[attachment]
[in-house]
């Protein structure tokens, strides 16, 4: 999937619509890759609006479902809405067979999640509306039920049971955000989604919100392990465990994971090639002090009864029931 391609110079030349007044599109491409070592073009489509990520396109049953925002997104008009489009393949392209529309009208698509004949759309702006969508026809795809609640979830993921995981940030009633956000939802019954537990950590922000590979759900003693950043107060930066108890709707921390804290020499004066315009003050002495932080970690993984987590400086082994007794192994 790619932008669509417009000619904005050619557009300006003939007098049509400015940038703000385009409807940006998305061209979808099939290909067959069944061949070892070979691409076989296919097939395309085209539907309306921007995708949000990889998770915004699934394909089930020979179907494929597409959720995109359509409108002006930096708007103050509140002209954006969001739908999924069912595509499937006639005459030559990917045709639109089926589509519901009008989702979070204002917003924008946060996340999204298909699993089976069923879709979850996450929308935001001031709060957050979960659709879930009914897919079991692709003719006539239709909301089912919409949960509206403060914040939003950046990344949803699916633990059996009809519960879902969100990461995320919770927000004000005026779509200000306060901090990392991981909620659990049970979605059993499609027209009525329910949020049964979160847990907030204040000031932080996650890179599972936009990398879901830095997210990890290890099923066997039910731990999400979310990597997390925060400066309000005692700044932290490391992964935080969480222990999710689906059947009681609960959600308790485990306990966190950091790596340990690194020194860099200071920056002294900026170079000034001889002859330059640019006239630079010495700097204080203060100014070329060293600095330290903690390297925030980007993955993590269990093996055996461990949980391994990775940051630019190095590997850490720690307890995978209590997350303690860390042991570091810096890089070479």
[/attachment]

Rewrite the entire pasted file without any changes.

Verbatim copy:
[in-house]
């Protein structure tokens, strides 16, 4: 999937619509890759609006479902809405067979999640509306039920049971955000989604919100392990465990994971090639002090009864029931 391609110079030349007044599109491409070592073009489509990520396109049953925002997104008009489009393949392209529309009208698509004949759309702006969508026809795809609640979830993921995981940030009633956000939802019954537990950590922000590979759900003693950043107060930066108890709707921390804290020499004066315009003050002495932080970690993984987590400086082994007794192994 790619932008669509417009000619904005050619557009300006003939007098049509400015940038703000385009409807940006998305061209979808099939290909067959069944061949070892070979691409076989296919097939395309085209539907309306921007995708949000990889998770915004699934394909089930020979179907494929597409959720995109359509409108002006930096708007103050509140002209954006969001739908999924069912595509499937006639005459030559990917045709639109089926589509519901009008989702979070204002917003924008946060996340999204298909699993089976069923879709979850996450929308935001001031709060957050979960659709879930009914897919079991692709003719006539239709909301089912919409949960509206403060914040939003950046990344949803699916633990059996009809519960879902969100990461995320919770927000004000005026779509200000306060901090990392991981909620659990049970979605059993499609027209009525329910949020049964979160847990907030204040000031932080996650890179599972936009990398879901830095997210990890290890099923066997039910731990999400979310990597997390925060400066309000005692700044932290490391992964935080969480222990999710689906059947009681609960959600308790485990306990966190950091790596340990690194020194860099200071920056002294900026170079000034001889002859330059640019006239630079010495700097204080203060100014070329060293600095330290903690390297925030980007993955993590269990093996055996461990949980391994990775940051630019190095590997850490720690307890995978209590997350303690860390042991570091810096890089070479």